For years, it was thought that the water poured into the fissure somehow emerged via some magical tunnel to the bottom of Lake Superior. That was the theory anyway after attempts to trace the flow by tossing everything from ping pong balls to logs into the Kettle proved fruitless. Subsequent water volume measurements have determined that the missing water re-emerges into the Brule River a ways downstream from the falls.
It’s an uphill hike of a bit more than a mile from the Judge C.R. Magney parking lot to the falls overlook. Just below the Devil’s Kettle is another small falls you can go down a long flight of around 180 stairs to see. The Devil’s Kettle is just about a mile and a half from the north shore of Lake Superior, just a few miles south of the U.S.-Canada border, 14 miles up Highway 61 from Grand Marais.
Grand Portage State Park
The main attraction of Grand Portage State Park is the High Falls of the Pigeon River. These falls are the highest in Minnesota and drop 120 feet (37 meters) down the black basalt face. (Technically, the falls are not entirely in Minnesota, because the Pigeon River at this point is the boundary between Minnesota and Ontario.)
Out of the parking lot just off Highway 61 is an easy half-mile (800 meters) asphalt paved hiking trail that leads to a section of boardwalk and three viewing platforms giving different angles on the falls. The first and third platforms are up some stairs, but the middle one is accessible to wheelchairs, a rarity in the state parks.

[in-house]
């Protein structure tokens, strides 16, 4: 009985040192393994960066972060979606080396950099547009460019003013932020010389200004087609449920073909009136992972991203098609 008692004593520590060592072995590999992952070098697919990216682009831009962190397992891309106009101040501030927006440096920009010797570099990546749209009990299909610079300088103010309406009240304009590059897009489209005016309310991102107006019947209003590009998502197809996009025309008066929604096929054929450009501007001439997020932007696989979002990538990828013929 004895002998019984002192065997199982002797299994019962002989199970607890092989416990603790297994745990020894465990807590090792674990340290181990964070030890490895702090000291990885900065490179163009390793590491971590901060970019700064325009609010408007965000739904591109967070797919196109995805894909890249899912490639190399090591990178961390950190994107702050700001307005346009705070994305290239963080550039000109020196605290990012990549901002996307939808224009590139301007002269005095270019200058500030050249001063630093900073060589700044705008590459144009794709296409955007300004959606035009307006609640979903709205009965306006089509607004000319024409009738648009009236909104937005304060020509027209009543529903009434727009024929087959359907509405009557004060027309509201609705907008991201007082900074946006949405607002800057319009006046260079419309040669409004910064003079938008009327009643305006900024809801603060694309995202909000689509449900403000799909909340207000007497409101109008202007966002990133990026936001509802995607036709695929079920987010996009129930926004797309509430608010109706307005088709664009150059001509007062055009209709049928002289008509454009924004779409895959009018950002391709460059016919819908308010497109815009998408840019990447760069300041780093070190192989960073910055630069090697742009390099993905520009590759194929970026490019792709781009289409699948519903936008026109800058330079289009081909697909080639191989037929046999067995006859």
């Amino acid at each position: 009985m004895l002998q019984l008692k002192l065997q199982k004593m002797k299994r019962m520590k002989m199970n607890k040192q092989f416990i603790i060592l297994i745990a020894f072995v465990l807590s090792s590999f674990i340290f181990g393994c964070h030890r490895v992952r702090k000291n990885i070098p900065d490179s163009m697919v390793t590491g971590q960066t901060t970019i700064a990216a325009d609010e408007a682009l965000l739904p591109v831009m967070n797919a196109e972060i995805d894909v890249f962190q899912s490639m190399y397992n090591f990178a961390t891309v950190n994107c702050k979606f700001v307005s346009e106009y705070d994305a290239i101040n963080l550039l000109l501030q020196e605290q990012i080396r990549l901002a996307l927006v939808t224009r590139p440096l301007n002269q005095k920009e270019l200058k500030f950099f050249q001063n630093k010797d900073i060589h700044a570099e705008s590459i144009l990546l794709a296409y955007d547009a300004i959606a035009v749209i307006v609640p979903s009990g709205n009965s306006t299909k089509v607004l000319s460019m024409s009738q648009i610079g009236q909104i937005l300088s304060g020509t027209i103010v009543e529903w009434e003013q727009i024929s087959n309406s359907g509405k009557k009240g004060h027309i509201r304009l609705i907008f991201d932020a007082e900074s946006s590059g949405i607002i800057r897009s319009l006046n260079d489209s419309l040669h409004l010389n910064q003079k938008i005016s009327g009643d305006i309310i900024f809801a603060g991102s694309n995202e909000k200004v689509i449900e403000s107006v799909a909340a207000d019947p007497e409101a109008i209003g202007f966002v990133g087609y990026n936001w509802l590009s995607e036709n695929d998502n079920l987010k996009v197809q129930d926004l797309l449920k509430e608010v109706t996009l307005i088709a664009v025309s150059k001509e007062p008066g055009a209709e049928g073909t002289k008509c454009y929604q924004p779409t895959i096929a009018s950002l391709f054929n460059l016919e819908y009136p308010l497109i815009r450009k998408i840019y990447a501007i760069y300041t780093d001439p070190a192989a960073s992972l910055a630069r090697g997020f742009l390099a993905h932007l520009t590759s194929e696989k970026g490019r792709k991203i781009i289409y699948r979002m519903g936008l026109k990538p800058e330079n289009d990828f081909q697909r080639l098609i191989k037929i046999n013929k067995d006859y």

The High Falls, and many other waterfalls and rapids along the last stretch of the Pigeon River, are what gave the site its Grand Portage name. Early traders had to carry their cargoes overland for the last 8.5 miles to the Superior shore because the river could not be navigated by canoe.
More waterfalls in Minnesota you might visit
Some other easily reachable waterfalls in Minnesota, that won’t involve a trip to the North Shore include Minnehaha Falls in Minneapolis, Minneopa State Park near Mankato, and the falls at the Pipestone National Monument.
More info from MNTrips
See the list of all Minnesota State Parks, including basic permit information. We’re adding our commentary for all the state park sites as we visit them.
When you plan on hiking or biking the Minnesota State Parks, be sure to download the Avenza Maps app to your phone. The app allows you to download the trail maps for almost every state park, and they are invaluable for navigation, especially because many of the parks don’t have as many directional signs as they should.
Also, if you’re planning on camping at Minnesota State Parks, you’ll need a reservation. Here’s the online reservation form.
Check out our recommendations for what to carry in your hiking day pack when you check out the extensive Minnesota State Park and National Park system.
And, see some fun facts about Minnesota on this page.